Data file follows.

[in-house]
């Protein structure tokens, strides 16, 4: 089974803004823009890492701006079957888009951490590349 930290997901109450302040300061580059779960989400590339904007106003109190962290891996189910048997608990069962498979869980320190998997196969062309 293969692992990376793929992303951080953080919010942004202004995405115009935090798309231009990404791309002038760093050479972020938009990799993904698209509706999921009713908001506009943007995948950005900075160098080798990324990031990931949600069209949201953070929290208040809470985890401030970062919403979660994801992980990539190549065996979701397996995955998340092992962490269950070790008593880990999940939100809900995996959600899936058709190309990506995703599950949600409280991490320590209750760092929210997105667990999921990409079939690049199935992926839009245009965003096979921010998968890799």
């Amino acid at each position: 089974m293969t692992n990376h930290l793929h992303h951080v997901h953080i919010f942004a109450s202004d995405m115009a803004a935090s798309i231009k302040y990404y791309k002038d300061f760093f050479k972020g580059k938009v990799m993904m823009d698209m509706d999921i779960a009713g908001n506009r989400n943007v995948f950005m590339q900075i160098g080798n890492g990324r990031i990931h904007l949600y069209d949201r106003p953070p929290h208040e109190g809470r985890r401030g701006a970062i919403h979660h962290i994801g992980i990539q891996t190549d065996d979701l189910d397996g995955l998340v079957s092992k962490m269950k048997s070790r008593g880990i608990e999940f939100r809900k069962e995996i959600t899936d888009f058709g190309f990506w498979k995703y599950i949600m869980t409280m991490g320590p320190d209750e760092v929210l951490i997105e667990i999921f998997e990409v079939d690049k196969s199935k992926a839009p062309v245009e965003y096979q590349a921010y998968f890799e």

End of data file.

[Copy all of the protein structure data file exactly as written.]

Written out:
[in-house]
């Protein structure tokens, strides 16, 4: 089974803004823009890492701006079957888009951490590349 930290997901109450302040300061580059779960989400590339904007106003109190962290891996189910048997608990069962498979869980320190998997196969062309 293969692992990376793929992303951080953080919010942004202004995405115009935090798309231009990404791309002038760093050479972020938009990799993904698209509706999921009713908001506009943007995948950005900075160098080798990324990031990931949600069209949201953070929290208040809470985890401030970062919403979660994801992980990539190549065996979701397996995955998340092992962490269950070790008593880990999940939100809900995996959600899936058709190309990506995703599950949600409280991490320590209750760092929210997105667990999921990409079939690049199935992926839009245009965003096979921010998968890799």
């Amino acid at each position: 089974m293969t692992n990376h930290l793929h992303h951080v997901h953080i919010f942004a109450s202004d995405m115009a803004a935090s798309i231009k302040y990404y791309k002038d300061f760093f050479k972020g580059k938009v990799m993904m823009d698209m509706d999921i779960a009713g908001n506009r989400n943007v995948f950005m590339q900075i160098g080798n890492g990324r990031i990931h904007l949600y069209d949201r106003p953070p929290h208040e109190g809470r985890r401030g701006a970062i919403h979660h962290i994801g992980i990539q891996t190549d065996d979701l189910d397996g995955l998340v079957s092992k962490m269950k048997s070790r008593g880990i608990e999940f939100r809900k069962e995996i959600t899936d888009f058709g190309f990506w498979k995703y599950i949600m869980t409280m991490g320590p320190d209750e760092v929210l951490i997105e667990i999921f998997e990409v079939d690049k196969s199935k992926a839009p062309v245009e965003y096979q590349a921010y998968f890799e």